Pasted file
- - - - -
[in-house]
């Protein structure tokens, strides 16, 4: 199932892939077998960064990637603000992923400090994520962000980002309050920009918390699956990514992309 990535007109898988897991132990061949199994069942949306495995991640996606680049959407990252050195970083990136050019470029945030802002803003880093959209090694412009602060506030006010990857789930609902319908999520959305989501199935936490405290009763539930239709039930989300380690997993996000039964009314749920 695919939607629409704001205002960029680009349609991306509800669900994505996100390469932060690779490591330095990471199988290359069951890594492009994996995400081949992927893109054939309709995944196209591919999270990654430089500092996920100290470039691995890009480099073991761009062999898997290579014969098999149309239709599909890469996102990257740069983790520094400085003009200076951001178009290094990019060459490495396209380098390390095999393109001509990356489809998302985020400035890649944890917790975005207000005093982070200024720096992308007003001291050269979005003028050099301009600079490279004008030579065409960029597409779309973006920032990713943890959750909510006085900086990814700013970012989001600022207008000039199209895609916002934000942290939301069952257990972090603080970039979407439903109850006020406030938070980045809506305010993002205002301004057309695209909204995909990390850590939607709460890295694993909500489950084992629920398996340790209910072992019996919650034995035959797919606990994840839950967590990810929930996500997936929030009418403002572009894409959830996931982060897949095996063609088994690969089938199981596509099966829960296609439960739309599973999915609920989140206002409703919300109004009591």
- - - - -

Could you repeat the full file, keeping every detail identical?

[in-house]
């Protein structure tokens, strides 16, 4: 199932892939077998960064990637603000992923400090994520962000980002309050920009918390699956990514992309 990535007109898988897991132990061949199994069942949306495995991640996606680049959407990252050195970083990136050019470029945030802002803003880093959209090694412009602060506030006010990857789930609902319908999520959305989501199935936490405290009763539930239709039930989300380690997993996000039964009314749920 695919939607629409704001205002960029680009349609991306509800669900994505996100390469932060690779490591330095990471199988290359069951890594492009994996995400081949992927893109054939309709995944196209591919999270990654430089500092996920100290470039691995890009480099073991761009062999898997290579014969098999149309239709599909890469996102990257740069983790520094400085003009200076951001178009290094990019060459490495396209380098390390095999393109001509990356489809998302985020400035890649944890917790975005207000005093982070200024720096992308007003001291050269979005003028050099301009600079490279004008030579065409960029597409779309973006920032990713943890959750909510006085900086990814700013970012989001600022207008000039199209895609916002934000942290939301069952257990972090603080970039979407439903109850006020406030938070980045809506305010993002205002301004057309695209909204995909990390850590939607709460890295694993909500489950084992629920398996340790209910072992019996919650034995035959797919606990994840839950967590990810929930996500997936929030009418403002572009894409959830996931982060897949095996063609088994690969089938199981596509099966829960296609439960739309599973999915609920989140206002409703919300109004009591």